Is there an rigorous proof of ENO-WENO schemes being non oscillatory?


Depends on what you mean by 'non-oscillatory'. In their original paper, Harten & Osher (1987), design the ENO schemes with the 'non-oscillatory' property defined as:

In this paper we construct a uniformly second-order approximation, which is nonoscillatory in the sense that the number of extrema of the discrete solution is not increasing in time.

They also provide proof in the paper (pp. 281). In this sense, and formally, when an ENO scheme is used for interpolations to compute numerical fluxes in solving Hyperbolic Conservation Laws of the form: $$ \frac{\partial u}{\partial t} + \frac{\partial}{\partial x} F(u) = 0, $$ it is guaranteed that the final numerical solution will have equal or less number of extrema when compared to the exact solution.

In practice, this is achieved by using an adaptive stencil that is constructed in a hierarchical fashion to avoid interpolating across non-smooth regions (e.g. large gradients, shocks, etc.). Note that ENO schemes are just one of the ingredients needed for a numerical solution to converge to the viscosity solution of nonlinear PDEs such as Hamilton-Jacobi or Hyperbolic Conservation Laws. Other ingredients include

  1. Use of monotone and consistent numerical flux (or Hamiltonian)
  2. A TVD integrator in time

For more details please consult the aforementioned paper. I could add more references including those that discuss implementations if needed.


So why TVD integrators? Note that ENO (or WENO) only quarantines that you do not interpolate across discontinuities. It assumes nothing about what happens to the solution in time. To ensure that the solution remains non-oscillatory, time integration should have the TVD property. TV of a discrete data-set is defined as

$$ TV(u^n) = \sum_{i=0}^N \left|u^n_i - u^n_{i-1}\right| $$

A time integration scheme is said to be TVD if satisfies the following property:

$$ TV(u^{n+1}) \le TV(u^n) $$

Please note that for a time integration scheme, such as RK methods, to be TVD, they need to satisfy certain bounds on the CFL number. This is a bg topic in itself and I suggest you consult the following papers for accurate discussions:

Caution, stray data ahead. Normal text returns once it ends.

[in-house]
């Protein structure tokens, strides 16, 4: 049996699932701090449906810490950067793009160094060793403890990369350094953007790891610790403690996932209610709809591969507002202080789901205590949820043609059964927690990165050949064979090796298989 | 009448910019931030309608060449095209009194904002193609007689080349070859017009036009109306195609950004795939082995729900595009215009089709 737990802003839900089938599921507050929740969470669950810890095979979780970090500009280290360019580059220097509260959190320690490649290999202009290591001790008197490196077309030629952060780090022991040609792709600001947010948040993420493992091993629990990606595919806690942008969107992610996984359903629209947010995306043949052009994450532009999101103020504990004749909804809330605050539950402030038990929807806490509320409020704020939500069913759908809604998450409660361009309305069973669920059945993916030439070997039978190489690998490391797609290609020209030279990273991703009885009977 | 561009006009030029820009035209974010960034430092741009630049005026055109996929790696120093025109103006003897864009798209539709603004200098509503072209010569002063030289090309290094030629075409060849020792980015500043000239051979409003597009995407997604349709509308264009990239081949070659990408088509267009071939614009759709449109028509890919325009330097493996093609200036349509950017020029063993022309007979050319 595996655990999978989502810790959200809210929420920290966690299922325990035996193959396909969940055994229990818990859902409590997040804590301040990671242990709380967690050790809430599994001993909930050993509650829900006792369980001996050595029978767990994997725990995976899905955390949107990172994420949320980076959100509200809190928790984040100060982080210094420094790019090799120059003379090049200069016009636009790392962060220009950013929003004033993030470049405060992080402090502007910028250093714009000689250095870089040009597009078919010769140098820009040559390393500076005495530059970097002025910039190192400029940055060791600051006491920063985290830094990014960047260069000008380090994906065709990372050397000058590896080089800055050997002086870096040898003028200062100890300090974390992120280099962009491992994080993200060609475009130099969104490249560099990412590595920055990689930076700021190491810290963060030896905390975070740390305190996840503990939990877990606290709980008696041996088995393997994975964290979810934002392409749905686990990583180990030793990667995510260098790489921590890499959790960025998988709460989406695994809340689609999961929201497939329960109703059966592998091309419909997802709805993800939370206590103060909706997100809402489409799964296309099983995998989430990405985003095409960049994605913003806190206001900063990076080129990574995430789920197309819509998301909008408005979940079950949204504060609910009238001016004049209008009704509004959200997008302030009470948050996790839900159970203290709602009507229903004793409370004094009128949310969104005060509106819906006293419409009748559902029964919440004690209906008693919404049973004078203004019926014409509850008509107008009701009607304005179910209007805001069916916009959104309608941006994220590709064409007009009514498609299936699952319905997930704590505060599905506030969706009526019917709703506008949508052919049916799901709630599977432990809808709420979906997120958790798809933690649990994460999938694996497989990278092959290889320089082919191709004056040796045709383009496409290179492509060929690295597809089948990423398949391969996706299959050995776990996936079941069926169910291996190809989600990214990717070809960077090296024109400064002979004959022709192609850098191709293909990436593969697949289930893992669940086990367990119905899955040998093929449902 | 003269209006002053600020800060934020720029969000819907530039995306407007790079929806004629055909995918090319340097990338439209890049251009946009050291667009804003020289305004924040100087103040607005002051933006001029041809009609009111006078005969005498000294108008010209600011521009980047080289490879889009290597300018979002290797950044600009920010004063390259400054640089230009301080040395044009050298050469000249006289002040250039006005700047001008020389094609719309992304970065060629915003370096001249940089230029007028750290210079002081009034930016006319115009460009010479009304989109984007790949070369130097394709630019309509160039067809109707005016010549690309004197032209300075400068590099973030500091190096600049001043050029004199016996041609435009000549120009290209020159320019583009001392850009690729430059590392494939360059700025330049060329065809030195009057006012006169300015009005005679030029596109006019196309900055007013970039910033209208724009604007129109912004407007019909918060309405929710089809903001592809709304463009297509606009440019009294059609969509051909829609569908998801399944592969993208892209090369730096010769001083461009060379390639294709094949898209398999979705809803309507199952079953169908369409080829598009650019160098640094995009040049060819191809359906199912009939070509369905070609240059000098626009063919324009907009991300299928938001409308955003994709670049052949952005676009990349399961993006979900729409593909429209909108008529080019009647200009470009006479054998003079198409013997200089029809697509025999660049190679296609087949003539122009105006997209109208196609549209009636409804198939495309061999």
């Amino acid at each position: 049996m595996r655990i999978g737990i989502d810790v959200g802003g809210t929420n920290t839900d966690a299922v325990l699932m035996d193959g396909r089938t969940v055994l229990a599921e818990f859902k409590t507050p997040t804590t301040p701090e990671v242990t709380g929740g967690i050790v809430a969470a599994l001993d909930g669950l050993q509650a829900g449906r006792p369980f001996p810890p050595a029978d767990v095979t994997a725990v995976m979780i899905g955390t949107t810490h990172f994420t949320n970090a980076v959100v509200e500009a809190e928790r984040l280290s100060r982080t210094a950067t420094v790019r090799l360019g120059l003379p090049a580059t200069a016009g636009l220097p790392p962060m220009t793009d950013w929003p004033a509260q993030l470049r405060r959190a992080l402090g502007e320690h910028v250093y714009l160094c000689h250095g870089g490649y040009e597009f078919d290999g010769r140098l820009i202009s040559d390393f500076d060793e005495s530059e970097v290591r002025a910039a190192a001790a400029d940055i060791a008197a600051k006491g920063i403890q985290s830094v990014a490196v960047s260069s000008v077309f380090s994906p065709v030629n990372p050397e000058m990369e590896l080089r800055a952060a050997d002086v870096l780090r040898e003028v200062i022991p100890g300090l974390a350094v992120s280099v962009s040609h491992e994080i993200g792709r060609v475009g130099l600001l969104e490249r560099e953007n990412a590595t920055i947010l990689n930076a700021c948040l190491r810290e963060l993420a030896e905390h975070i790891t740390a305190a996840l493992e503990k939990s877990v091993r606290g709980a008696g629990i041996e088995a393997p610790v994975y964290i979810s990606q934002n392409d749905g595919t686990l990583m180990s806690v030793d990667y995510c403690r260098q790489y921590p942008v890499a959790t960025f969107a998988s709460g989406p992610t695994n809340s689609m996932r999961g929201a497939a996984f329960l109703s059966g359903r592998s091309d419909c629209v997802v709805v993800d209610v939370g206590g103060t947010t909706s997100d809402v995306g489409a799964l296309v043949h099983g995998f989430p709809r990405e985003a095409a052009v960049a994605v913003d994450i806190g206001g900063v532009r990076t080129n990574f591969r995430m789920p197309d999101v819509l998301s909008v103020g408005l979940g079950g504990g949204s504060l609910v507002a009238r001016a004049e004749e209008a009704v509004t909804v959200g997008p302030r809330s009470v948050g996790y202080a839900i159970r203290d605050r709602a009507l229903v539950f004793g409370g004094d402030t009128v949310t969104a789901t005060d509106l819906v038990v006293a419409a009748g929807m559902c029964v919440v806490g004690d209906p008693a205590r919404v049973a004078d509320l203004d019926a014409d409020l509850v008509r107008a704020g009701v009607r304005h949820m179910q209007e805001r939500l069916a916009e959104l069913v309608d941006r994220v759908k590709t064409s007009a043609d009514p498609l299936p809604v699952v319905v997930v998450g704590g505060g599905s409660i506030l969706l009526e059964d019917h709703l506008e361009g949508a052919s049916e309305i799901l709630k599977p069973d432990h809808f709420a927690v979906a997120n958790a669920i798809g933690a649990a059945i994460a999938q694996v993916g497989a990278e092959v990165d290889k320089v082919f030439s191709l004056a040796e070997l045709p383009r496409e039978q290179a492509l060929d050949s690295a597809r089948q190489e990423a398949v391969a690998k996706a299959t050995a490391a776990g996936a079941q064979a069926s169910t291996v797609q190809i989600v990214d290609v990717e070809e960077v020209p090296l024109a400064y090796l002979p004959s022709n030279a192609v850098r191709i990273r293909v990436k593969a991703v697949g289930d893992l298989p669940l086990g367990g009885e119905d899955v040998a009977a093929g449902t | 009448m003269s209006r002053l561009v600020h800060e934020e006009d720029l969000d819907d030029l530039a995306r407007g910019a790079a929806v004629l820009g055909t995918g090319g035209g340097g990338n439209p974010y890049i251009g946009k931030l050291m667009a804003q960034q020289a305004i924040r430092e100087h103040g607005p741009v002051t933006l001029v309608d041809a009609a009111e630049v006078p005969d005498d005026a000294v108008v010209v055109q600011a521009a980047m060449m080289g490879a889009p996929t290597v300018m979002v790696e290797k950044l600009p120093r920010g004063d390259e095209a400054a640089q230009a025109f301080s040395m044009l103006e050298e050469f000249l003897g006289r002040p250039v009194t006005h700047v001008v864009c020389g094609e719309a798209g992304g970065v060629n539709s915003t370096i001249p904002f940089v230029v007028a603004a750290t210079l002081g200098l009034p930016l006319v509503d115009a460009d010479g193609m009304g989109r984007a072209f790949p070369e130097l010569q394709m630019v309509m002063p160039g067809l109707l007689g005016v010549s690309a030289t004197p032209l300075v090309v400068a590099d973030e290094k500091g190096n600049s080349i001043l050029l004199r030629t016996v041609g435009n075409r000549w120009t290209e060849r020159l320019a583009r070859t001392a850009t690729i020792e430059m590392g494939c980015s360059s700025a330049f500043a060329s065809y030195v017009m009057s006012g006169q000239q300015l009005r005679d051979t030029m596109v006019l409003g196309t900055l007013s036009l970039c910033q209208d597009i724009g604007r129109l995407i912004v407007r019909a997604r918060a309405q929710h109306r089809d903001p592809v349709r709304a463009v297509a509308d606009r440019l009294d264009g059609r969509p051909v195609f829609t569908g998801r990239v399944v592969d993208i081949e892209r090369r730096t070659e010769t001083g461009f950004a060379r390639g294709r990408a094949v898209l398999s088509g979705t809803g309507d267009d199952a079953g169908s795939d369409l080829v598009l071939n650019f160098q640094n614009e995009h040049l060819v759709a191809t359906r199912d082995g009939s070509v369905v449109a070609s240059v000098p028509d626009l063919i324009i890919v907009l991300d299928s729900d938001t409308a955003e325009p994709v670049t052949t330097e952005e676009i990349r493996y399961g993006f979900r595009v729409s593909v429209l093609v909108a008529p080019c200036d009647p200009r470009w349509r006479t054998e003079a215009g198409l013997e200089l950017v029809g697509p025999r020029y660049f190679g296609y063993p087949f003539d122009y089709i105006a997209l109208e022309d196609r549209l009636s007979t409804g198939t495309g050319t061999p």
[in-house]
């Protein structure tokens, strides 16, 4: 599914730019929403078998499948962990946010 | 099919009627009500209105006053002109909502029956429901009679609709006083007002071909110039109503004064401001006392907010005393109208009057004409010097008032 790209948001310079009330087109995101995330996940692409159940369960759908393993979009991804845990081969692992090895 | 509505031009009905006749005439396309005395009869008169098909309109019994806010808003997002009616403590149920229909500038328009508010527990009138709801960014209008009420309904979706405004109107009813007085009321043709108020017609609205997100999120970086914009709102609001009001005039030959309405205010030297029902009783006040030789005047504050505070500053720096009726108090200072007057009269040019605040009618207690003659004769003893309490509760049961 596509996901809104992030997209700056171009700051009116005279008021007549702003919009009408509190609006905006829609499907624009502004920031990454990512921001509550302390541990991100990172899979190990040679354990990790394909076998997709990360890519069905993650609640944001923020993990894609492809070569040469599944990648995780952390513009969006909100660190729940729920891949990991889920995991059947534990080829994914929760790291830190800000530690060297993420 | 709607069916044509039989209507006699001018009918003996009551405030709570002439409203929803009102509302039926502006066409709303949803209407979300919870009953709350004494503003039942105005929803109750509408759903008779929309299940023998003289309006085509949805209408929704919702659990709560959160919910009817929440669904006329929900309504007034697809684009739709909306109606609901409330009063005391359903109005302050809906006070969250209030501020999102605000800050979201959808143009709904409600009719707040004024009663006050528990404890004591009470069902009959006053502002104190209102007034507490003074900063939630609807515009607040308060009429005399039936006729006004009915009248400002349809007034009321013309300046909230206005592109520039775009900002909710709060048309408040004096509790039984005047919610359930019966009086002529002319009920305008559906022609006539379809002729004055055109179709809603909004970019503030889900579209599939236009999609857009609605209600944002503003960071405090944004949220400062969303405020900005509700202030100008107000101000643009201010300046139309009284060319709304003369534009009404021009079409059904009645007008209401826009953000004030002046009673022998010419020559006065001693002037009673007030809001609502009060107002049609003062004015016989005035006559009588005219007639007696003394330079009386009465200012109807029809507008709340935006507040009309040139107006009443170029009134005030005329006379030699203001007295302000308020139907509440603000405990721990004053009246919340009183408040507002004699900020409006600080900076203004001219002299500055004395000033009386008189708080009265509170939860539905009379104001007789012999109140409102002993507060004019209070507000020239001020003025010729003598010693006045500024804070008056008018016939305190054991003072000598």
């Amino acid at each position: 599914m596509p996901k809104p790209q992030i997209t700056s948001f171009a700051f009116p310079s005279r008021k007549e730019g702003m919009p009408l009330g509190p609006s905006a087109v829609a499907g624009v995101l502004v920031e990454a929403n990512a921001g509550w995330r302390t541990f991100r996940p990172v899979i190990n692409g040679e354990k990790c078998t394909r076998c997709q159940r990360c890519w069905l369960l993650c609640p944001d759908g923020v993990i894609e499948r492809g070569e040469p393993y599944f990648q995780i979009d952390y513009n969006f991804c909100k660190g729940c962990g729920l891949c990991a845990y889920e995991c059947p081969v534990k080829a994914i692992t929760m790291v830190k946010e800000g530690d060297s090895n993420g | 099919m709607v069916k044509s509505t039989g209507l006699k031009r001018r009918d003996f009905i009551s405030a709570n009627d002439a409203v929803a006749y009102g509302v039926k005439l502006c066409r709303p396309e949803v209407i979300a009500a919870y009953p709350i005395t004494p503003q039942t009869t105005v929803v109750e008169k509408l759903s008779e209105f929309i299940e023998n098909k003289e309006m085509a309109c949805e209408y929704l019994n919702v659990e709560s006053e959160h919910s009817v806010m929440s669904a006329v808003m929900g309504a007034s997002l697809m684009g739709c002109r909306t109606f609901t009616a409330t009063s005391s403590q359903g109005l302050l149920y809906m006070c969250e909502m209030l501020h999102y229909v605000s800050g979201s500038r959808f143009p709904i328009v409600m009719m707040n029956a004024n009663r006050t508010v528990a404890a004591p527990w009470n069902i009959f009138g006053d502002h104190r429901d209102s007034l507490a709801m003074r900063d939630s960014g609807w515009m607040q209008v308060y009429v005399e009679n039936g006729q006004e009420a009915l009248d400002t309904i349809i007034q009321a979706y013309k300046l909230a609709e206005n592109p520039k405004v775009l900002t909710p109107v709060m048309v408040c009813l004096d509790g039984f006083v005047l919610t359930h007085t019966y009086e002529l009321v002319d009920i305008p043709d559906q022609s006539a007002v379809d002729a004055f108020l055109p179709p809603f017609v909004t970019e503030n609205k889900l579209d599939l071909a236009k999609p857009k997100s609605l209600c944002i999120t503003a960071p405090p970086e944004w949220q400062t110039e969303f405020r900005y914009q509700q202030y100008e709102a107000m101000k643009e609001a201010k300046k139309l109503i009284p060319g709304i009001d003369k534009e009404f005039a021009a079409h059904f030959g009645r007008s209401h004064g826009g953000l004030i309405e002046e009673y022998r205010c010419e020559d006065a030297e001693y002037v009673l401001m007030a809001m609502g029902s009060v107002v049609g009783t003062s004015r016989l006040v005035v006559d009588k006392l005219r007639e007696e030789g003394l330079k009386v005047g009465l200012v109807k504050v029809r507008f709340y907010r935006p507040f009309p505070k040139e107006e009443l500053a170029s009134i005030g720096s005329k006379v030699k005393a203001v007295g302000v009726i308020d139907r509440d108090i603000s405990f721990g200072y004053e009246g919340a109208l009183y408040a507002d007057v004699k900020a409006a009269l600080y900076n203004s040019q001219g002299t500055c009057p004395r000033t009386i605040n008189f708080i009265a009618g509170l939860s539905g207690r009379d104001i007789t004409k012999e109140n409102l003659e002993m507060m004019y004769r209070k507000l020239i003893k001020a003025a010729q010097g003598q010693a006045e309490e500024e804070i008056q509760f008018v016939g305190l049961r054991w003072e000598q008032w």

Efficient implementation of essentially non-oscillatory shock-capturing schemes (Shu, C.W. and Oshert, S)

Total-Variation-Diminishing Time Discretizations (C. W. Shu)

Total variation diminishing Runge-Kutta schemes (S. Gottlieb and C. W. Shu)

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  • $\begingroup$ Thanks for the answer! I was wondering, what exactly is the effect of using a TVD integrator? Why do we need that at the first place? Why euler integrator fails? I was using euler for first order upwind. Even ENO2 and ENO3, for the problem I am solving (Ideal MHD - Flow around conducting cylinder), was giving correct results. However I found WENO5 gives oscillatory(unphysical oscillation) solution with euler integrator which seems to disappear with TVDRK schemes. Is there any theoretical basis behind this or it just comes from practice? $\endgroup$ – maverick Jun 4 '13 at 7:04
  • $\begingroup$ @maverick I just updated the answer with some more info for TVD. Basically you need TVD to ensure that the solution remains non-oscillatory during time integration $\endgroup$ – mmirzadeh Jun 7 '13 at 2:18

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